* ArcWords: "He's liked, but he's not ''well liked''."

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* ArcWords: "He's Willy demeans a neighbor he dislikes by saying "he's liked, but he's not ''well liked''."liked''," a phrase which indicates the great value Willy places on appearances and networking over work and study. The same phrase is repeated several times over to express the same principle, until eventually it is used to describe the hollowness of such a value system.



* BungledSuicide: Linda thinks this is the real reason that Willy crashed his car a few months before the play started.
* ButtMonkey: Willy, and by extension, the average working man everywhere. See: ThisLoserIsYou.

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* BungledSuicide: Linda thinks this is the real reason that Willy crashed his car a few months before the play started.started is that he was attempting to kill himself. Her suspicions are only furthered when she finds out Willy was fiddling with the gas hose, as if he was planning to suffocate himself with it.
* %%* ButtMonkey: Willy, and by extension, the average working man everywhere. See: ThisLoserIsYou.everywhere.



* DespairEventHorizon: Biff reached this fourteen years ago when [[spoiler: he discovered Willy's affair.]]
* DownerEnding: [[spoiler: Willy dies, the rest of the Loman family continues its proud tradition of sucking at life. Linda's words after the death are "I'm free". It's up for debate if she meant she is now free from anguish often caused by Willy, or free as in free of debt (the play was written during a time that if a spouse died, their debt did not transfer to the living). The only upside might be that Biff has rejected Willy's delusions. Maybe.]]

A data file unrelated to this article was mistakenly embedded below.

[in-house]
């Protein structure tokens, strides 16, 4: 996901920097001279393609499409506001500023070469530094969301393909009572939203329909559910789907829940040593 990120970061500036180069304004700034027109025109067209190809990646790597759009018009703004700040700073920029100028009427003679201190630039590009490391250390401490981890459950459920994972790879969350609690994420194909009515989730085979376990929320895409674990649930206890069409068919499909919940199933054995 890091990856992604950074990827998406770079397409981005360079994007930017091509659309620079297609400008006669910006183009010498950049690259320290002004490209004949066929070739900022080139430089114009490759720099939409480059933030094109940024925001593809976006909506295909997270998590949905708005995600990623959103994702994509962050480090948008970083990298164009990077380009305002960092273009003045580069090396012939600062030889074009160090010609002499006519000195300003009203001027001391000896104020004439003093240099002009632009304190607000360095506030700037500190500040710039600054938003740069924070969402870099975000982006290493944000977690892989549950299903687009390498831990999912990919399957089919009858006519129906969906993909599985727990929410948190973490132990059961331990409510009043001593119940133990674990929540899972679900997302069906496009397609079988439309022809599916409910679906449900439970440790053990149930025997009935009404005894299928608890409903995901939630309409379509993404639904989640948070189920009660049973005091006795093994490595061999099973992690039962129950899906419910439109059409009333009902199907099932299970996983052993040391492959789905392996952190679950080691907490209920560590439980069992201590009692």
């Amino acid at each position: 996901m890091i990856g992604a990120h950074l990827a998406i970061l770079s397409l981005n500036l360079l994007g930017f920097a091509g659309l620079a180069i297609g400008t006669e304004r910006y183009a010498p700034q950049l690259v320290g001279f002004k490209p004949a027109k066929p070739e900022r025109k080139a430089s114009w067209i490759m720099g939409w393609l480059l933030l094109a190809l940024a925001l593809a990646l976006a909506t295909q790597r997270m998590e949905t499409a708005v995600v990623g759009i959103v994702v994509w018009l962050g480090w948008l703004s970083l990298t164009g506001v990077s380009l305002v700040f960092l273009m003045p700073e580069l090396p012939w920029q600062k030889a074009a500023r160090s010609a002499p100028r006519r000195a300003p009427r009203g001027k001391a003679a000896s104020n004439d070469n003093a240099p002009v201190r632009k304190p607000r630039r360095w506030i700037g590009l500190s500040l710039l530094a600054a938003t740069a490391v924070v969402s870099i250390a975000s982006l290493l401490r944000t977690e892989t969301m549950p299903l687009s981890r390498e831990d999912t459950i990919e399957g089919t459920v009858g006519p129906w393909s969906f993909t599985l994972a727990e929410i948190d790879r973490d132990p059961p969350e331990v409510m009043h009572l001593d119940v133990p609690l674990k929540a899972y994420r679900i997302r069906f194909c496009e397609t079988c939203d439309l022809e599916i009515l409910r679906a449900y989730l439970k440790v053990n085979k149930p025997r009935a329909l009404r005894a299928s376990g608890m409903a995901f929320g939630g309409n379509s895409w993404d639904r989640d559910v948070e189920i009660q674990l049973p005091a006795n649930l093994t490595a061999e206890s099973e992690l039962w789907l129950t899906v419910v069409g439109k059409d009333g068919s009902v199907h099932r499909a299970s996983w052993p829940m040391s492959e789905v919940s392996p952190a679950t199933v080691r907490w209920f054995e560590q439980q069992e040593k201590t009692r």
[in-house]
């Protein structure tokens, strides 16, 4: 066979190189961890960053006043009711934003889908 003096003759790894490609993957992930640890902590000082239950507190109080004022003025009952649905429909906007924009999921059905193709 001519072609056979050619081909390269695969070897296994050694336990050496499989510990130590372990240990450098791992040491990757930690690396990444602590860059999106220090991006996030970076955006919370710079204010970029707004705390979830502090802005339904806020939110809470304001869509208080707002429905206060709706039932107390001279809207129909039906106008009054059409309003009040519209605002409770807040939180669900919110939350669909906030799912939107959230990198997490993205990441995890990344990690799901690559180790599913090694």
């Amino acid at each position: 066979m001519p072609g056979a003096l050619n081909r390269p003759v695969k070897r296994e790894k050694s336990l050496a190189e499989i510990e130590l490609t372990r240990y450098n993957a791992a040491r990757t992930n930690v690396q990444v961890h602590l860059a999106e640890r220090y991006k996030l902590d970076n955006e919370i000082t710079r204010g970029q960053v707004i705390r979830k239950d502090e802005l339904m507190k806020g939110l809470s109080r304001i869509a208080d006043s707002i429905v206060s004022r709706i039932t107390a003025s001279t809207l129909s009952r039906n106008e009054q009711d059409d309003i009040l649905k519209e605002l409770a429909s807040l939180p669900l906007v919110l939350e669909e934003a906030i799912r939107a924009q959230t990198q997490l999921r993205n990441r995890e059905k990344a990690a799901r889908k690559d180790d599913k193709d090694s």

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* DespairEventHorizon: Biff reached this fourteen sixteen years ago when [[spoiler: he [[spoiler:he discovered Willy's affair.]]
* DownerEnding: [[spoiler: Willy [[spoiler:Willy dies, the rest of the Loman family continues its proud tradition of sucking at life. Linda's words after the death are "I'm free". It's up for debate if she meant she is now free from anguish often caused by Willy, or free as in free of debt (the play was written during a time that if a spouse died, their debt did not transfer to the living). The only upside might be that Biff has rejected Willy's delusions. Maybe.]]